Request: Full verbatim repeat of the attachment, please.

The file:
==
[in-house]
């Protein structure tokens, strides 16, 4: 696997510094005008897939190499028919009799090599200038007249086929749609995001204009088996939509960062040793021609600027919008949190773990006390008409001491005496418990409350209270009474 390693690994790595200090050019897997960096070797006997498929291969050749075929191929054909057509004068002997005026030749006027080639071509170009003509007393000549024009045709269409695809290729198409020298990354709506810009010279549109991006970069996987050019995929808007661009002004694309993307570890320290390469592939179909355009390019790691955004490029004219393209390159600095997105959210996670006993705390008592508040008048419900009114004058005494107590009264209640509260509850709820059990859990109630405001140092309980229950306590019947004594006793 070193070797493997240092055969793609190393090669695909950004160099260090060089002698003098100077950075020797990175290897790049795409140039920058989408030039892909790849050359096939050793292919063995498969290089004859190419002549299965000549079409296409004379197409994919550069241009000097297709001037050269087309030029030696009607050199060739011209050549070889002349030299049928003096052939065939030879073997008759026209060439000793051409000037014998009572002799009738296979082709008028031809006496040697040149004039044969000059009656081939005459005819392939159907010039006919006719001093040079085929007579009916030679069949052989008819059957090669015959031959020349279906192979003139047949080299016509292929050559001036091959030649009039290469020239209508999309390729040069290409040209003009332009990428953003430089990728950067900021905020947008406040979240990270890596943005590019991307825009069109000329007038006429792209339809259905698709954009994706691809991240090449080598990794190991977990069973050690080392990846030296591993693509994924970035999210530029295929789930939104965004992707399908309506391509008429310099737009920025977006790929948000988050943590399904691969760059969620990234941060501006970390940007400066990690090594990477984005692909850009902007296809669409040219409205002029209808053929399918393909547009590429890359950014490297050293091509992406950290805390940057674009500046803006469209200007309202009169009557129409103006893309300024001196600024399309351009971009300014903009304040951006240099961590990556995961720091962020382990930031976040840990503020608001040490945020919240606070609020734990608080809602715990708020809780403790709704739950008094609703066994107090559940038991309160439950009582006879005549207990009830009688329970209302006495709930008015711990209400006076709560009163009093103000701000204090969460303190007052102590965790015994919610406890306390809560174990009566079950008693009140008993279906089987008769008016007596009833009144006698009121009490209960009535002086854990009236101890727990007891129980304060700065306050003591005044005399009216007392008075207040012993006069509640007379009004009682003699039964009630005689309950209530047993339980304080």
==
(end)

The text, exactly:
[in-house]
């Protein structure tokens, strides 16, 4: 696997510094005008897939190499028919009799090599200038007249086929749609995001204009088996939509960062040793021609600027919008949190773990006390008409001491005496418990409350209270009474 390693690994790595200090050019897997960096070797006997498929291969050749075929191929054909057509004068002997005026030749006027080639071509170009003509007393000549024009045709269409695809290729198409020298990354709506810009010279549109991006970069996987050019995929808007661009002004694309993307570890320290390469592939179909355009390019790691955004490029004219393209390159600095997105959210996670006993705390008592508040008048419900009114004058005494107590009264209640509260509850709820059990859990109630405001140092309980229950306590019947004594006793 070193070797493997240092055969793609190393090669695909950004160099260090060089002698003098100077950075020797990175290897790049795409140039920058989408030039892909790849050359096939050793292919063995498969290089004859190419002549299965000549079409296409004379197409994919550069241009000097297709001037050269087309030029030696009607050199060739011209050549070889002349030299049928003096052939065939030879073997008759026209060439000793051409000037014998009572002799009738296979082709008028031809006496040697040149004039044969000059009656081939005459005819392939159907010039006919006719001093040079085929007579009916030679069949052989008819059957090669015959031959020349279906192979003139047949080299016509292929050559001036091959030649009039290469020239209508999309390729040069290409040209003009332009990428953003430089990728950067900021905020947008406040979240990270890596943005590019991307825009069109000329007038006429792209339809259905698709954009994706691809991240090449080598990794190991977990069973050690080392990846030296591993693509994924970035999210530029295929789930939104965004992707399908309506391509008429310099737009920025977006790929948000988050943590399904691969760059969620990234941060501006970390940007400066990690090594990477984005692909850009902007296809669409040219409205002029209808053929399918393909547009590429890359950014490297050293091509992406950290805390940057674009500046803006469209200007309202009169009557129409103006893309300024001196600024399309351009971009300014903009304040951006240099961590990556995961720091962020382990930031976040840990503020608001040490945020919240606070609020734990608080809602715990708020809780403790709704739950008094609703066994107090559940038991309160439950009582006879005549207990009830009688329970209302006495709930008015711990209400006076709560009163009093103000701000204090969460303190007052102590965790015994919610406890306390809560174990009566079950008693009140008993279906089987008769008016007596009833009144006698009121009490209960009535002086854990009236101890727990007891129980304060700065306050003591005044005399009216007392008075207040012993006069509640007379009004009682003699039964009630005689309950209530047993339980304080």